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Her Outdoors: planting potatoes

Jane Merrick

I’ve been on holiday, but the allotment isn’t taking any down time at the moment – despite some very chilly days last week, buds are bursting on the fruit trees, the spring cabbages under nets are swelling and tiny radish seedlings are getting bigger by the day.

The weeds are also flourishing – my plot is plagued by bindweed, which if left to grow has pretty white flowers but strangling roots that look like electrical flex and take over everything. When I took on Plot 35a last April, I dug out a lot of the bindweed, but it is impossible to get rid of it all in a season, so vigilance is the key.

The potatoes I chitted back in February were ready to be planted by St Patrick’s Day, 17th March – I know many gardeners leave planting until the end of March or early April but in London the soil is warm enough to get them in by then, when the shoots will be about an inch long.

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Planting a King Edward seed potato

The bed I’m using for potatoes this year is at the back of the plot, close to trees but still gets plenty of sun – especially now we are past the equinox and the days are longer than the nights. I dug in lots of well-rotted manure about a week earlier, but it is better done earlier than this to get all the nutrients working in the soil.

I chitted three varieties – King Edward, which is a main crop potato, Casablanca, a first early, and Charlotte, a second early salad type. Seed companies always send about 30 seed potatoes of each variety, which even on an allotment are too many if you have ordered more than one variety. So, only the King Edwards went in the bed – with some left over. The other two varieties will have to grow in bags.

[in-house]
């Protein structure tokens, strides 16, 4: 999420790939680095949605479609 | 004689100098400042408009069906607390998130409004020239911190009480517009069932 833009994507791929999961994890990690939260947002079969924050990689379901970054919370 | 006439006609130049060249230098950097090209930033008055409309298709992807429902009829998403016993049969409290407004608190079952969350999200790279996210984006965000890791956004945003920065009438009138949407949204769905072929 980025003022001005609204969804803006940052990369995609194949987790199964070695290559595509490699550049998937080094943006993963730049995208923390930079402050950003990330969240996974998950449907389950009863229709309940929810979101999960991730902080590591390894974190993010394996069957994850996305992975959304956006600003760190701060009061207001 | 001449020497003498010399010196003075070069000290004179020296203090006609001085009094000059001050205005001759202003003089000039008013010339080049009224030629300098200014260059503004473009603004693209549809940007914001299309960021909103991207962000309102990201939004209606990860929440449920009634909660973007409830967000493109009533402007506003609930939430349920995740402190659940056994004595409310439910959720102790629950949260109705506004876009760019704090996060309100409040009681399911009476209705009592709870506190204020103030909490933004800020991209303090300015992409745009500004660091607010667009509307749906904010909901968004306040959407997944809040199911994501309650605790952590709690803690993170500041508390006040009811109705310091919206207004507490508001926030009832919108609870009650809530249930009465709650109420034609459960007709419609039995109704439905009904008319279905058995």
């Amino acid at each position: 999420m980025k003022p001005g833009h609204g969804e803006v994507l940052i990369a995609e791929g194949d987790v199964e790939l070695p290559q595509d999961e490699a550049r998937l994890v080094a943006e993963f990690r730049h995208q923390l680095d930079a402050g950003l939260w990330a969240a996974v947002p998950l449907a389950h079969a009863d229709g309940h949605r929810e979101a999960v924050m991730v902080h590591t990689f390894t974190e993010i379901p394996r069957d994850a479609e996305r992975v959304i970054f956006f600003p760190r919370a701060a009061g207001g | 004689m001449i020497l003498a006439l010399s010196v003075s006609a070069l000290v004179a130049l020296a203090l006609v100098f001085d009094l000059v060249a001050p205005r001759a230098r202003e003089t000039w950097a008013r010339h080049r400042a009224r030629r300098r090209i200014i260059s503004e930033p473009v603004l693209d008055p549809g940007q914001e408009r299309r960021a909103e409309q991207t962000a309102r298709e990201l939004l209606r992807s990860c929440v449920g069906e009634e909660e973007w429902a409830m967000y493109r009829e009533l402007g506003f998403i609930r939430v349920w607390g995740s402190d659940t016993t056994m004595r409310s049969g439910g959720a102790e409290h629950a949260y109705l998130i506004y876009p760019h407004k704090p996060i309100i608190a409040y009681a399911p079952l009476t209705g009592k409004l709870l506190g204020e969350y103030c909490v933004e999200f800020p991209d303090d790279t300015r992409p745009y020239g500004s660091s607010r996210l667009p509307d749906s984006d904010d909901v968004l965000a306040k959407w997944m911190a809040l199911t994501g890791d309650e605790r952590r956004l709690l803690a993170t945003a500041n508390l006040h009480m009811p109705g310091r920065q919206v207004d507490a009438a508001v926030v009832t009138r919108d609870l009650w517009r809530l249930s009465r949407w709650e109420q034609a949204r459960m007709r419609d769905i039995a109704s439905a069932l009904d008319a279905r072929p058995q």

In the bed, I dug a trench of about 6 inches, which means there will be some established growth before earthing up is needed. Each seed potato needs to be about a foot apart- which means four to a row in a bed this size – with the short chitted shoots facing upwards.

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Plant seed potatoes about a foot apart

Then the extra soil from the trench can be piled up over the row. I got Girl Outdoors to plant some, though it took some guidance to get her to put the shoots facing upwards. Each row should be a foot apart too. In a few weeks, green shoots and leaves will emerge and these need to be earthed up to get maximum crop.

For the Casablanca and Charlotte potatoes, I used bags – either old compost bags with holes punched in the bottom or specially-designed potato bags with have a “door” at the side to access the lovely spuds once they’re ready. I filled each bag with about six inches of compost first, then evenly placed five seed potatoes in each bag – any more and you won’t get large enough potatoes.

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'Casablanca' in an old compost bag

Then I covered the potatoes with more compost. The downside to using bags is it takes a lot of compost to keep earthing them up – unlike in the ground where the soil is drawn up from around them. However, potatoes can grow in the unrefined stuff from the compost bin, so to save money you can divert some of the food waste and allotment clippings from there.

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Potatoes covered in a bag

Every time I put something into the allotment I like to take something out – like a veggie checking account. Purple sprouting broccoli is reaching its peak at the moment – I harvested a couple of handfuls for lunch, which was delicious just steamed and served with butter. I only wish I’d sown more PSB last year…

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Purple Sprouting Broccoli harvested after potatoes planted

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